Sugar and fat taxes, controlling density of fast food outlets, and mandatory portion sizes are examples of policies that aim to reduce obesity by raising costs. Assume such policies would be effective. While they typically raise ethical questions about whether they promote welfare at too high a price in autonomy, will the policies promote welfare? Standard economics explains obesity as the result of cheap food and drink combined with a reduction in the health risk over the last 40 years. Put another way, obesity is the outcome of choices made in the presence of greater options. For the standard economics argument, people are not worse off for being obese, and restricting their choices would make them worse off. The main counterargument is that people’s choices fail in some way, in particular from failures of self-control. Widespread dieting is often cited as evidence. In this presentation, I discuss the philosophical topic of how a failure of self-control is related to welfare and give evidence that only a minority of people are trying to lose weight. The constructive element will be in giving a more fine-grained account than usual to help evaluate the welfare effects of obesity reduction; the destructive will be to show that even if obesity-reducing policies were effective, they would probably make most people worse off.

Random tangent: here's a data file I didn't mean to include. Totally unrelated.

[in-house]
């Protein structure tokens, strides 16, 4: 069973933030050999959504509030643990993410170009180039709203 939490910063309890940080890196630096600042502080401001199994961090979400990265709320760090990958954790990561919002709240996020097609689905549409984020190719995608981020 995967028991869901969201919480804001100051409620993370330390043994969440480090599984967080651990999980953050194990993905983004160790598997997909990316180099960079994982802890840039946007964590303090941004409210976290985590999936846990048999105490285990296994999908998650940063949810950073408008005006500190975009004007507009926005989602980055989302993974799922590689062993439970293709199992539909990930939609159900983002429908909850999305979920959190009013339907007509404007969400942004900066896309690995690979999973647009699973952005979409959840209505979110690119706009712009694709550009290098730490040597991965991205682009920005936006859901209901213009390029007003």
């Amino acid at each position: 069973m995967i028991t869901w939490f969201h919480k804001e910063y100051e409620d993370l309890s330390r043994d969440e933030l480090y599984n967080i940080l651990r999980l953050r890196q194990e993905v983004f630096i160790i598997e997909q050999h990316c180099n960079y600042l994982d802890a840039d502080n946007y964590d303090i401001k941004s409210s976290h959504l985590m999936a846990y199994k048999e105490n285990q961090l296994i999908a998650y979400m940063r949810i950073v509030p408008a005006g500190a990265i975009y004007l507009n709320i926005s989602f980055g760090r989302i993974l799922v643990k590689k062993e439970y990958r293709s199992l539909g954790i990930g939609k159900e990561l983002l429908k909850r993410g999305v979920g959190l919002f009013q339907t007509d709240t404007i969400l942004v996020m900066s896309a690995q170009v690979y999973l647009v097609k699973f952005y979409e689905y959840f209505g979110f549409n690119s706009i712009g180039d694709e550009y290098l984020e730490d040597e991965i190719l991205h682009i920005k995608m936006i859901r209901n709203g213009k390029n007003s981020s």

In a talk given at the University of Auckland, Martin Wilkinson asks whether policies that aim to reduce obesity by raising costs promote welfare.
Professor Martin Wilkinson is head of the Politics and International Relations department at the University of Auckland. In recent years his research has looked at ethics in organ transplantation and public health ethics.
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